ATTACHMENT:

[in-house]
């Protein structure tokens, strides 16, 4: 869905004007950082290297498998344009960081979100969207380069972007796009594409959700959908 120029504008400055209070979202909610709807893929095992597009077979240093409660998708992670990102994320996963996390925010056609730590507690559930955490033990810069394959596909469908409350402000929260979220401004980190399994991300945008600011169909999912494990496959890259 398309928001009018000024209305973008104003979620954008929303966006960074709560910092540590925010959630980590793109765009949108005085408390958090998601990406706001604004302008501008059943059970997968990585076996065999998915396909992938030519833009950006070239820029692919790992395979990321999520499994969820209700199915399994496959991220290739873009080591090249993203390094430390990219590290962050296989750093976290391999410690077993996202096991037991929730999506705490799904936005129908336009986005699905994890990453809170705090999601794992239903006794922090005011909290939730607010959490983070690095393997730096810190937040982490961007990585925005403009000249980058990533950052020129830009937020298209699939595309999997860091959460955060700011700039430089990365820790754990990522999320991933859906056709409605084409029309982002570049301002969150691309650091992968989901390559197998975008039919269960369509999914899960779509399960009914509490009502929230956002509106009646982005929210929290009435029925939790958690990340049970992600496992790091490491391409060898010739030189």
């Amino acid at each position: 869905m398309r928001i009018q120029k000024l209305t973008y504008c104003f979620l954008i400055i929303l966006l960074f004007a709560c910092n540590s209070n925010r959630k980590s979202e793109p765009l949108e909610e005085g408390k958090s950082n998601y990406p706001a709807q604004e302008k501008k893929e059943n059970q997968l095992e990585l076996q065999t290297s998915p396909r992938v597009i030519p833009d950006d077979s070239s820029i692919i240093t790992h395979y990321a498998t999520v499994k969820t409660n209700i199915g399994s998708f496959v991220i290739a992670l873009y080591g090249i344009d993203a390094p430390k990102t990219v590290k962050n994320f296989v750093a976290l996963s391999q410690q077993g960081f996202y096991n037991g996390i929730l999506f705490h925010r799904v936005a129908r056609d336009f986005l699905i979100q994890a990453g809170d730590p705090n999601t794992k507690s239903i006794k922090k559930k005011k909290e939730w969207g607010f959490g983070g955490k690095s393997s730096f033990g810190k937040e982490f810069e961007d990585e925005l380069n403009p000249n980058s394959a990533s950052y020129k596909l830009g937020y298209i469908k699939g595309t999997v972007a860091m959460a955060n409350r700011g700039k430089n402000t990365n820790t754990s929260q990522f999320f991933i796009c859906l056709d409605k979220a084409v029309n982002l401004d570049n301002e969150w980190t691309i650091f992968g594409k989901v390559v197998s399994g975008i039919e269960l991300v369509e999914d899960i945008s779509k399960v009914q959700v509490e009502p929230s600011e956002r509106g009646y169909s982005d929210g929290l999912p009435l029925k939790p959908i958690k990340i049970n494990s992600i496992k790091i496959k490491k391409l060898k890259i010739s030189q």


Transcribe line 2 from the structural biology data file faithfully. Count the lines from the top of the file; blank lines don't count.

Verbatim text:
């Protein structure tokens, strides 16, 4: 869905004007950082290297498998344009960081979100969207380069972007796009594409959700959908 120029504008400055209070979202909610709807893929095992597009077979240093409660998708992670990102994320996963996390925010056609730590507690559930955490033990810069394959596909469908409350402000929260979220401004980190399994991300945008600011169909999912494990496959890259 398309928001009018000024209305973008104003979620954008929303966006960074709560910092540590925010959630980590793109765009949108005085408390958090998601990406706001604004302008501008059943059970997968990585076996065999998915396909992938030519833009950006070239820029692919790992395979990321999520499994969820209700199915399994496959991220290739873009080591090249993203390094430390990219590290962050296989750093976290391999410690077993996202096991037991929730999506705490799904936005129908336009986005699905994890990453809170705090999601794992239903006794922090005011909290939730607010959490983070690095393997730096810190937040982490961007990585925005403009000249980058990533950052020129830009937020298209699939595309999997860091959460955060700011700039430089990365820790754990990522999320991933859906056709409605084409029309982002570049301002969150691309650091992968989901390559197998975008039919269960369509999914899960779509399960009914509490009502929230956002509106009646982005929210929290009435029925939790958690990340049970992600496992790091490491391409060898010739030189």